Posted 11 months ago
The discovery of Subic Bay is credited to the Spanish conquistador Juan de Salcedo, grandson of Miguel Lopez de Legaspi – the explorer who established Spain’s control and dominion over the Philippines. It was during a visit to the province of Zambales to collect tributes for the Spanish Crown from the natives in the area that Salcedo recognized Subic Bay’s potential as a strategic naval base.
Spanish Arsenal (Spanish Gate)
However, it wasn’t until the British occupation of Manila in 1762, when they had to temporarily transfer their fleet from their main naval base, that the Spanish Navy actually considered making Subic Bay into an operational harbor.
The main Spanish naval base at the time was located in Cavite along Manila Bay. Extremely poor living conditions and inclement weather in the area, worsened by malaria and the unchecked growth of other diseases, forced the Spanish forces to conduct a military expedition to Subic Bay in the hopes of determining a specific site for their new headquarters.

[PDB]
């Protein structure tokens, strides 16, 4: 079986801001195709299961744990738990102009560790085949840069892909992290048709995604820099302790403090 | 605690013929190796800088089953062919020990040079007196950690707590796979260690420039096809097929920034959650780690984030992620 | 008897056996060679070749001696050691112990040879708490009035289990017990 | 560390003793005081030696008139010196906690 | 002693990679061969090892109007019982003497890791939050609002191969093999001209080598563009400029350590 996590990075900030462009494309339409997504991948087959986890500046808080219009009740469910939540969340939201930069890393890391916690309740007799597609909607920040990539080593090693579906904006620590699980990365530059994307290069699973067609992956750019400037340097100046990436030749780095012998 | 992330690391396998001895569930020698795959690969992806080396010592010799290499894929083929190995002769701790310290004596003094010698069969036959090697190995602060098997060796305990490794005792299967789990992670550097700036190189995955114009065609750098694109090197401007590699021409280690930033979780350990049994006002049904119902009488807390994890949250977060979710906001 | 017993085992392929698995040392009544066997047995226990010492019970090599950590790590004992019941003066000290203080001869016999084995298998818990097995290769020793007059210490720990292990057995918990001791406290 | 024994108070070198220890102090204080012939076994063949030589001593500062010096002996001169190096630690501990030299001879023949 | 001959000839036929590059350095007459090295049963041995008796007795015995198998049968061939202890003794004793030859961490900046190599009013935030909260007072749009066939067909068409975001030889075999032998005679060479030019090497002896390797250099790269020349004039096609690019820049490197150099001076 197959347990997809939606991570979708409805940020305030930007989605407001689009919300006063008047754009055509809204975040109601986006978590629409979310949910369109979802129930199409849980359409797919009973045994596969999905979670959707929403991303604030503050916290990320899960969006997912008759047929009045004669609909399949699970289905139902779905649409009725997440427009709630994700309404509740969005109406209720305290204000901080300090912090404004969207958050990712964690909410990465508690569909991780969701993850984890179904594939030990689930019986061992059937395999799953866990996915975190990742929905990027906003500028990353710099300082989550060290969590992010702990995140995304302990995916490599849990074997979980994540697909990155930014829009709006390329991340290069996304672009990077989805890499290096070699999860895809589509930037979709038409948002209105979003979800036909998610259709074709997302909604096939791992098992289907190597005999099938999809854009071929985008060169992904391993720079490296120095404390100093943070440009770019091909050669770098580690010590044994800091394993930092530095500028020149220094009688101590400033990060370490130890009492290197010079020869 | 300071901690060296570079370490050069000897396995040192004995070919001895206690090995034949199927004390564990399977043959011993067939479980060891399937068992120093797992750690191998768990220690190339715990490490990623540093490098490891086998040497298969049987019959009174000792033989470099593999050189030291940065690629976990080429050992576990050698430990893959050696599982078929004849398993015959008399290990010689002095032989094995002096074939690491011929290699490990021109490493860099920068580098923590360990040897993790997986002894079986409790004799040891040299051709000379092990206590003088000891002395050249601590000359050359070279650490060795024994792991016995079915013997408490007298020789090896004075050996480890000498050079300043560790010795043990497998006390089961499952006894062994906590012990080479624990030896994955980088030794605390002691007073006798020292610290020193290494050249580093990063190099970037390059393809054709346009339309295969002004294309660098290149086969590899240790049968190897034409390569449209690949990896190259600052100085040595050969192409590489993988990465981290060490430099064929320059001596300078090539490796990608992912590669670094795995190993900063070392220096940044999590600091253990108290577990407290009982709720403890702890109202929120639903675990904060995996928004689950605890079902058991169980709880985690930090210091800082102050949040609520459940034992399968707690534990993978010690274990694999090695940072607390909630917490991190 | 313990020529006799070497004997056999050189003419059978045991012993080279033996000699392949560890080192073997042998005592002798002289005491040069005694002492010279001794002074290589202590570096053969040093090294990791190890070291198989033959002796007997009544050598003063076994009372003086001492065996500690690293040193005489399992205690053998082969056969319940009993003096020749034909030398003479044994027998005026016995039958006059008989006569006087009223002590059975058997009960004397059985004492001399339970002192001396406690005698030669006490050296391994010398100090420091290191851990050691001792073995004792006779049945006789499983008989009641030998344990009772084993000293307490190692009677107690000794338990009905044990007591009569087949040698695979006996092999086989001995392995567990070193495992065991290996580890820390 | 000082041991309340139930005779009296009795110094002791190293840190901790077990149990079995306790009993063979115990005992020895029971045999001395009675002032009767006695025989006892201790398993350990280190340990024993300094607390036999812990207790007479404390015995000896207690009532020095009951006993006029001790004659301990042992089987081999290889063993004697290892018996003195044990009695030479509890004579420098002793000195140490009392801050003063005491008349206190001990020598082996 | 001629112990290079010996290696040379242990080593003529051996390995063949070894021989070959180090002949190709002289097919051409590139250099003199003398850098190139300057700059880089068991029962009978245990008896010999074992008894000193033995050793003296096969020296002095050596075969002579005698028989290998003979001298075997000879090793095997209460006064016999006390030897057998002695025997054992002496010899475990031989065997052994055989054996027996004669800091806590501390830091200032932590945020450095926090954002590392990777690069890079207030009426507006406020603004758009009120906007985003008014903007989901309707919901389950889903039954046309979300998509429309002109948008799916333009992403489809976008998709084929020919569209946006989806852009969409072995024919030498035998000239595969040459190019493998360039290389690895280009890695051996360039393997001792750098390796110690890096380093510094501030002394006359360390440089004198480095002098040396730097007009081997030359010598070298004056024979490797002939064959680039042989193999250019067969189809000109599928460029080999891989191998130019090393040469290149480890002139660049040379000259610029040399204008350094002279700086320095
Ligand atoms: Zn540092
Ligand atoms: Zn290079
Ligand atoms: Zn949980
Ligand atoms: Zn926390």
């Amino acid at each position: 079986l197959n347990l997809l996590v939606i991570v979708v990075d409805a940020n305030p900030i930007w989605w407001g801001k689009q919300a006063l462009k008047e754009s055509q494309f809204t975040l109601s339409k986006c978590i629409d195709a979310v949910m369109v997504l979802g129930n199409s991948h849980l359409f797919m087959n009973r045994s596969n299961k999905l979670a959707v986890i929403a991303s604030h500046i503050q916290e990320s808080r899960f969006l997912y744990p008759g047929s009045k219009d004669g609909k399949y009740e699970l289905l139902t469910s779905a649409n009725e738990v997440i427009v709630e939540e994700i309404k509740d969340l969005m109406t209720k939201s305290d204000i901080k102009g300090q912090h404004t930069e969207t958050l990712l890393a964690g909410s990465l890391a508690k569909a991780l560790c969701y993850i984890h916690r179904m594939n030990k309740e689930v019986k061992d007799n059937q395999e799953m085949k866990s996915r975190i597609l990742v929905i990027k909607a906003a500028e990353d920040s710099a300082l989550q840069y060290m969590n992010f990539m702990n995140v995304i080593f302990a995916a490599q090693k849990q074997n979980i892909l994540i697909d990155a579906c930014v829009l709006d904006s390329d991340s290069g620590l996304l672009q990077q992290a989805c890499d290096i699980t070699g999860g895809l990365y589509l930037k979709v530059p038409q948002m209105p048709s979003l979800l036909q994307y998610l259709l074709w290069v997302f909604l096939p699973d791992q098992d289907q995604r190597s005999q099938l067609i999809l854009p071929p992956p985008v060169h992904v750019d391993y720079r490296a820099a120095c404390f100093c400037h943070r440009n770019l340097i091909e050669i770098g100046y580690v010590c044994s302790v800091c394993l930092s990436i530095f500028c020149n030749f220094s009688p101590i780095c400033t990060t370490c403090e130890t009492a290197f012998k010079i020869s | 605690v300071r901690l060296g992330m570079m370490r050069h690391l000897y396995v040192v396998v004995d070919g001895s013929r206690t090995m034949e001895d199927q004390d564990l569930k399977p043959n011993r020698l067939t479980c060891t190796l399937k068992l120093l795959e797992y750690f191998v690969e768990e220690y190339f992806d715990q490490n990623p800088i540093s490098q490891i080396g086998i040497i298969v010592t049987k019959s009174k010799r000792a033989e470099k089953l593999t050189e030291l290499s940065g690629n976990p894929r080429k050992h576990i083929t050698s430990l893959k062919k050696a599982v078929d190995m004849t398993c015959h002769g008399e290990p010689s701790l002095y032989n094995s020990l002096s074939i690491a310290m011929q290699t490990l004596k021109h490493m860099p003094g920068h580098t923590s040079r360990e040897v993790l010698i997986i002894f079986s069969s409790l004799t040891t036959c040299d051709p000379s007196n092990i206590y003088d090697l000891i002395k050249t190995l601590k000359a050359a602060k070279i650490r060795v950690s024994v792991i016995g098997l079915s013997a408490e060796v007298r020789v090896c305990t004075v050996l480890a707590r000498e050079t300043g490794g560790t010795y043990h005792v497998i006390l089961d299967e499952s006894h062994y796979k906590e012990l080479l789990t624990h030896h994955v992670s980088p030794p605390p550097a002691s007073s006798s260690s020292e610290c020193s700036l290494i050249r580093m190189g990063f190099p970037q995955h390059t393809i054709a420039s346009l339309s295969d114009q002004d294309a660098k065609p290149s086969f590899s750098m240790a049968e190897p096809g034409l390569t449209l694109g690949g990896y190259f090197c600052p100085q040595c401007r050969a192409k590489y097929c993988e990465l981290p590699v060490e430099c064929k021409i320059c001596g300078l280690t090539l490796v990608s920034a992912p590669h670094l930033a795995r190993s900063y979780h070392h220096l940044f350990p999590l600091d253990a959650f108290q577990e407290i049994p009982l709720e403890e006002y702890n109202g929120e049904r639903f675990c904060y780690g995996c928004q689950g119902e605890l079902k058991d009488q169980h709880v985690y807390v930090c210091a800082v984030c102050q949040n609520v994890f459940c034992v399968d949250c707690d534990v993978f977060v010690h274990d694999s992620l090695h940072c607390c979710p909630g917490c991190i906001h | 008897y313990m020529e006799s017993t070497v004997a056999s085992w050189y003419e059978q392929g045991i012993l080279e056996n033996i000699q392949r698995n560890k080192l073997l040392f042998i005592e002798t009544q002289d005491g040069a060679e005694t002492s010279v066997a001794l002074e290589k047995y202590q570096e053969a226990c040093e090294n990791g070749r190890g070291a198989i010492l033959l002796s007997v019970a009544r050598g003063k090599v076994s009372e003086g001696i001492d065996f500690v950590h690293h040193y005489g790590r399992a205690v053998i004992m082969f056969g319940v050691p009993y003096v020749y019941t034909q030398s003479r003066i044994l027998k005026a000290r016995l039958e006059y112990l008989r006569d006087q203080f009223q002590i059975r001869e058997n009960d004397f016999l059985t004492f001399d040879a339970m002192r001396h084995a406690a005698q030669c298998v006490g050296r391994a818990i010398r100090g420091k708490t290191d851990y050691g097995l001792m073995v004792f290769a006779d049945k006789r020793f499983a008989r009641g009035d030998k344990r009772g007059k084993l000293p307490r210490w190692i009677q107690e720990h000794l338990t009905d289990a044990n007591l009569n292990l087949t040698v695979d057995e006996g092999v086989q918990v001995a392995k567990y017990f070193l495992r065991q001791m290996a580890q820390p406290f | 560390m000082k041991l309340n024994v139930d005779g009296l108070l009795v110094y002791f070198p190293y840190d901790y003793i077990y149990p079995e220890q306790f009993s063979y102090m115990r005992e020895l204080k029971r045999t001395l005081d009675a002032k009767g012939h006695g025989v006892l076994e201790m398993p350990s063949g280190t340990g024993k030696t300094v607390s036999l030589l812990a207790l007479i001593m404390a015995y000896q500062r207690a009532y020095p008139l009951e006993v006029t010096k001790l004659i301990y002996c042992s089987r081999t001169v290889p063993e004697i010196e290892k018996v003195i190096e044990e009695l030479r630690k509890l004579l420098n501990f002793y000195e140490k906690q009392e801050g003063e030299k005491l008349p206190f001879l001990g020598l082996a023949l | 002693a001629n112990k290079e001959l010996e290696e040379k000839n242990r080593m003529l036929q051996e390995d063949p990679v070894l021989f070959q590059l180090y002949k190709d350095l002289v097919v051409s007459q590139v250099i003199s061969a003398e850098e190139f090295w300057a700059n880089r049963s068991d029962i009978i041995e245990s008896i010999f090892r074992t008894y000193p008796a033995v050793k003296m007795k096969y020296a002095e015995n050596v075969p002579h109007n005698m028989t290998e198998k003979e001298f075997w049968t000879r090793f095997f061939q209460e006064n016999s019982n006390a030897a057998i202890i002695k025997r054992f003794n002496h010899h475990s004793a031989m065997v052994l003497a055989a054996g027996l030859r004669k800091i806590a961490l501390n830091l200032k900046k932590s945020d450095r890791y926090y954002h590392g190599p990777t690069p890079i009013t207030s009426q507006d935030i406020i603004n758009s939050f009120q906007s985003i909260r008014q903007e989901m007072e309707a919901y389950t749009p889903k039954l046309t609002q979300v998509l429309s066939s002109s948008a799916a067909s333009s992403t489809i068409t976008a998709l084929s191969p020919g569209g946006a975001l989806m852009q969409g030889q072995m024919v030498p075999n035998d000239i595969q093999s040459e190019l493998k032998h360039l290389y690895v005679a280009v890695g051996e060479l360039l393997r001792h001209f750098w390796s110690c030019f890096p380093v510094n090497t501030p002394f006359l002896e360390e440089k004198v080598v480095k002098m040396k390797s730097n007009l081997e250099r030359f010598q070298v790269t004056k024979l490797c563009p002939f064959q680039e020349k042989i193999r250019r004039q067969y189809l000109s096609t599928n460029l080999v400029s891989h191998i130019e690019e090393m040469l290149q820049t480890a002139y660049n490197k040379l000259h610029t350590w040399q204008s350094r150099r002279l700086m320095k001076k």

As a result of the expedition, a naval decree was issued by King Alfonso II in 1884 pronouncing Subic Bay as “a naval port and the property appertaining thereto set aside for naval purposes”. In 1885, more than 340 years after Salcedo first laid his eyes upon Subic Bay, work was started in earnest to transform the area into a Spanish naval station.
The Spanish Fleet, using local labor, dredged the harbor basin, built a drainage canal surrounding the port making an “island” for the Spanish Navy Yard. The canal reduced disease by draining the swampy terrain and also served as a defensive barrier around the base. The canal still exists today surrounding the Subic Bay Freeport and crossed by bridges into Olongapo City.
The locals, working in lieu of tax payments, built several seawalls, causeways and a railway line was constructed over the tidal flats bordering the Navy Yard. These projects required quarrying thousands of tons of dirt and rock from the Kalalake area of Olongapo. The former quarry area is now a lagoon and can be located at the Bicentennial Park in the Subic Bay Freeport.
When the Spanish Arsenal was finished, the gunboats Caviteno, the Sta. Ana, and San Quentin were assigned to its defense — complemented by gun batteries on the station and on Grande Island at the mouth of the bay.
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